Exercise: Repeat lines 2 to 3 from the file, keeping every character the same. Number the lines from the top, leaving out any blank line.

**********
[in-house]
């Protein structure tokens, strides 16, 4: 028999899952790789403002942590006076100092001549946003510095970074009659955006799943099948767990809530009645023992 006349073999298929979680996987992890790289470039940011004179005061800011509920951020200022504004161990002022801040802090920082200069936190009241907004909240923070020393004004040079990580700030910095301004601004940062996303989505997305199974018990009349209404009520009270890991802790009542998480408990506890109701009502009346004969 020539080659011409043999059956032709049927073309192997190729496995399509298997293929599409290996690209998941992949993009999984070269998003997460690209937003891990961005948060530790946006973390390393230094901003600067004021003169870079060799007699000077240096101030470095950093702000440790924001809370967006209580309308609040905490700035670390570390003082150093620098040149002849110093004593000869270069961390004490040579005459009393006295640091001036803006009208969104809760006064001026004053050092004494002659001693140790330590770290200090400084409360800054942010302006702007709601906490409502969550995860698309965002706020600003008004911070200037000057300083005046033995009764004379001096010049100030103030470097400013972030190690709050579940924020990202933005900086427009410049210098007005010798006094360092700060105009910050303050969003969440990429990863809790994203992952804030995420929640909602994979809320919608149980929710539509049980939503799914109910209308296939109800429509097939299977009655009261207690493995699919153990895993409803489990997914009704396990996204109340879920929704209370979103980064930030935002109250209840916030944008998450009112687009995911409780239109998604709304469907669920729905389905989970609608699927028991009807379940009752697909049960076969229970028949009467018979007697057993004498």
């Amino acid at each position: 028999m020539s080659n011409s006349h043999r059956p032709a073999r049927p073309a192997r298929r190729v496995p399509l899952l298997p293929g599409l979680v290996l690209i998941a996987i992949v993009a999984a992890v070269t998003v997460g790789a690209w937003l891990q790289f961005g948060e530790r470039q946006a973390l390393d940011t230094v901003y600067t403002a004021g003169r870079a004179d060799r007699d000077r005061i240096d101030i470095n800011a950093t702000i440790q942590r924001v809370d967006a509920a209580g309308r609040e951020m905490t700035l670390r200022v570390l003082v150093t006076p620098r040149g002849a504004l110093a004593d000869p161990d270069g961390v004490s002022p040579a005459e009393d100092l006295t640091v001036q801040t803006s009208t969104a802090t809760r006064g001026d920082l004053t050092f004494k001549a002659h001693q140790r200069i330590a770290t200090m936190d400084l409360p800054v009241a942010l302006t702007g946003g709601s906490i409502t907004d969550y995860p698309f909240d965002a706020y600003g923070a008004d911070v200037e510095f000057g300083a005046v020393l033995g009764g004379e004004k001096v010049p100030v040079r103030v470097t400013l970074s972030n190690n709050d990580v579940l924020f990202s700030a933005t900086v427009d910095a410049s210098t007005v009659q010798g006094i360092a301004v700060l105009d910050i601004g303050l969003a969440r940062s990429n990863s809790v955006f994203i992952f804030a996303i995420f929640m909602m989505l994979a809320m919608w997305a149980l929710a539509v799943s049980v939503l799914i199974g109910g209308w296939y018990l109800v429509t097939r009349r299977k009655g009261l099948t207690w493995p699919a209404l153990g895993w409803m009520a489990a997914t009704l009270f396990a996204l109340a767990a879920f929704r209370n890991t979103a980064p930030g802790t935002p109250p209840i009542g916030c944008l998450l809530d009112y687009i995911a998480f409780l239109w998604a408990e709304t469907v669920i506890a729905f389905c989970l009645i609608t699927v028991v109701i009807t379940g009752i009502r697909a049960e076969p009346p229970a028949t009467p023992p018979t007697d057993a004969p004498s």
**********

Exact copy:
């Protein structure tokens, strides 16, 4: 028999899952790789403002942590006076100092001549946003510095970074009659955006799943099948767990809530009645023992 006349073999298929979680996987992890790289470039940011004179005061800011509920951020200022504004161990002022801040802090920082200069936190009241907004909240923070020393004004040079990580700030910095301004601004940062996303989505997305199974018990009349209404009520009270890991802790009542998480408990506890109701009502009346004969 020539080659011409043999059956032709049927073309192997190729496995399509298997293929599409290996690209998941992949993009999984070269998003997460690209937003891990961005948060530790946006973390390393230094901003600067004021003169870079060799007699000077240096101030470095950093702000440790924001809370967006209580309308609040905490700035670390570390003082150093620098040149002849110093004593000869270069961390004490040579005459009393006295640091001036803006009208969104809760006064001026004053050092004494002659001693140790330590770290200090400084409360800054942010302006702007709601906490409502969550995860698309965002706020600003008004911070200037000057300083005046033995009764004379001096010049100030103030470097400013972030190690709050579940924020990202933005900086427009410049210098007005010798006094360092700060105009910050303050969003969440990429990863809790994203992952804030995420929640909602994979809320919608149980929710539509049980939503799914109910209308296939109800429509097939299977009655009261207690493995699919153990895993409803489990997914009704396990996204109340879920929704209370979103980064930030935002109250209840916030944008998450009112687009995911409780239109998604709304469907669920729905389905989970609608699927028991009807379940009752697909049960076969229970028949009467018979007697057993004498």
């Amino acid at each position: 028999m020539s080659n011409s006349h043999r059956p032709a073999r049927p073309a192997r298929r190729v496995p399509l899952l298997p293929g599409l979680v290996l690209i998941a996987i992949v993009a999984a992890v070269t998003v997460g790789a690209w937003l891990q790289f961005g948060e530790r470039q946006a973390l390393d940011t230094v901003y600067t403002a004021g003169r870079a004179d060799r007699d000077r005061i240096d101030i470095n800011a950093t702000i440790q942590r924001v809370d967006a509920a209580g309308r609040e951020m905490t700035l670390r200022v570390l003082v150093t006076p620098r040149g002849a504004l110093a004593d000869p161990d270069g961390v004490s002022p040579a005459e009393d100092l006295t640091v001036q801040t803006s009208t969104a802090t809760r006064g001026d920082l004053t050092f004494k001549a002659h001693q140790r200069i330590a770290t200090m936190d400084l409360p800054v009241a942010l302006t702007g946003g709601s906490i409502t907004d969550y995860p698309f909240d965002a706020y600003g923070a008004d911070v200037e510095f000057g300083a005046v020393l033995g009764g004379e004004k001096v010049p100030v040079r103030v470097t400013l970074s972030n190690n709050d990580v579940l924020f990202s700030a933005t900086v427009d910095a410049s210098t007005v009659q010798g006094i360092a301004v700060l105009d910050i601004g303050l969003a969440r940062s990429n990863s809790v955006f994203i992952f804030a996303i995420f929640m909602m989505l994979a809320m919608w997305a149980l929710a539509v799943s049980v939503l799914i199974g109910g209308w296939y018990l109800v429509t097939r009349r299977k009655g009261l099948t207690w493995p699919a209404l153990g895993w409803m009520a489990a997914t009704l009270f396990a996204l109340a767990a879920f929704r209370n890991t979103a980064p930030g802790t935002p109250p209840i009542g916030c944008l998450l809530d009112y687009i995911a998480f409780l239109w998604a408990e709304t469907v669920i506890a729905f389905c989970l009645i609608t699927v028991v109701i009807t379940g009752i009502r697909a049960e076969p009346p229970a028949t009467p023992p018979t007697d057993a004969p004498s």